Another Reason for Hiding Your IP Address

Now I guess a lot of people who read this blog already keep their IP address private.  If you're like me you switch IP addresses several times a day just for practical reasons - perhaps from a UK one for BBC Iplayer, then to a US based IP address for catching up with the latest Simpsons on Hulu just like this.

However there still seems to be some sort of confusion elsewhere that an IP address is used specifically and exclusively by one particular person.

This false assumption is of course ludicrous, however it still ends up being used as the basis for various legal claims (usually involving copyright infringement). Fortunately most cases fail brought on  this basis fail, simply because of the uncertainty of who was using a connection at a particular time.  Indeed it is well known that paedophiles ensure that their own networks and Wifi connections are completely unsecured so that they can use this doubt as a defence if brought to justice.

Another case with relevance to privacy, anonymity using IP addresses has recently been heard - the case of  - Media CAT Limited v Adams.

This case was one of many expected to be brought in response to the rather unpleasant business model developed by Media Cat and ACS Law, first mentioned in this blog post - here.  Basically the model involved a company obtaining the rights to pursue internet users for downloading films from torrent sites and then pursuing them for damages or taking them to court.

ACS Law would send out threatening letters asking for money in return for dropping  the action.  Of course what happened is that the person who paid the ISP bill generally got this letter, even when they were completely innocent of the copyright infringement.   So for instance a grandmother would be deemed to responsible for her grandson downloading pornography on his laptop - an actual example.

Just for clarity let's just summarize what this business model involved -

  1. Find a copy of a pornographic film being shared online
  2. Contact ISPs and get a list of all the IP addresses that have downloaded this file
  3. Cross reference IP address with users name and address
  4. Send threatening letter to each user demanding payment or they'll be taken to court
  5. Collect money from those who pay up
  6. Take to court (eventually) everyone else
  7. Return to step 1 and find another file. 

So of course, half the people who received these threats had never downloaded the films.  How many people share an average internet connection, how many unsecured connections are broken into, how many computers are hacked, infected with trojans and viruses.  It is of course impossible to tell without further investigation.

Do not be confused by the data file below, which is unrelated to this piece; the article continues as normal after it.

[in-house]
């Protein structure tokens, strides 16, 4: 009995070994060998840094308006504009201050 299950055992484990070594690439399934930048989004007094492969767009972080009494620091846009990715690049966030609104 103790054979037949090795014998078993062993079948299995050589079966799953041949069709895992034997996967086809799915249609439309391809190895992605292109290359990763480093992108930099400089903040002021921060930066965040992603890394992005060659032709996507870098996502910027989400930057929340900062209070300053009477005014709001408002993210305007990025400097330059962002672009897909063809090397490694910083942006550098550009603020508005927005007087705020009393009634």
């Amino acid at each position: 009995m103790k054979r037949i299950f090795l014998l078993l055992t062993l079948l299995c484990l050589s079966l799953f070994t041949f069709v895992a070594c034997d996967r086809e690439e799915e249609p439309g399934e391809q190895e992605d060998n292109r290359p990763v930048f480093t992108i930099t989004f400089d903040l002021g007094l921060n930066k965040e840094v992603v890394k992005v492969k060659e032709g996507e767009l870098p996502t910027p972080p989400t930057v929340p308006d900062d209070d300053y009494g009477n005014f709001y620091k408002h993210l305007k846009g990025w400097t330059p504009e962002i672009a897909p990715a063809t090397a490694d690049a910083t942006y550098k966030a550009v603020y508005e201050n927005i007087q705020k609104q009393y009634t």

These cases are important - firms like these are trying to hold the person who pays the ISP bill fully responsible for anything that happens through that connection.  Clearly in a criminal case more evidence would be required that someone is guilty of a crime.  However in civil cases there was a real danger that a more lax precedence would be established.

Of course there are so many mobile, network connected devices around nowadays, people cannot be held responsible for everything that connects through or via their networks.   Nor should peoples personal details and surfing information be shared so readily and distributed to firms like MediaCat.

Remember your ISP is holding a comprehensive list of everything you do, say or download online - this information and our privacy needs to be protected. Fortunately the judge was equally as sceptical in this instance of this method of business - here's a quote from his transcript.

First, the nature of the case itself raises many questions. I have mentioned some of them above. The issues are as follows:-
    i) Does the process of identifying an IP address in this way establish that any infringement of copyright has taken place by anyone related to that IP address at all. The technical issues raised by Mr Davey (and Mr Stone) relate to this point.
    ii) Even if it is proof of infringement by somebody, merely identifying that an IP address has been involved with infringement then encounters the Saccharin problem. It is not at all clear to me that the person identified must be infringing one way or another. The fact that someone may have infringed does not mean the particular named defendant has done so. Perhaps the holder of the account with the ISP has a duty to assist along the lines of a respondent to another Norwich Pharmacal order but that is very different from saying they are infringing.
    iii) The damages claimed deserve scrutiny. If all that is proven is a single download then all that has been lost is one lost sale of one copy of a work. The sort of sum that might represent would surely be a small fraction of the £495 claimed and the majority of that sum must therefore be taken up with legal costs. If so, a serious question of proportionality arises but again this has not been tested. Clearly if the defendant has infringed on a scale as in the Polydor case then would be a very different matter but there is no evidence of such infringement here.
Hopefully this will deter other such opportunistic companies from taking up this business model. Which invaded peoples privacy and amounted to little better than extortion in my opinion.  It does highlight the importance of keeping our data and information secure though. There are many so called legitimate companies seeking to exploit it for their own gain.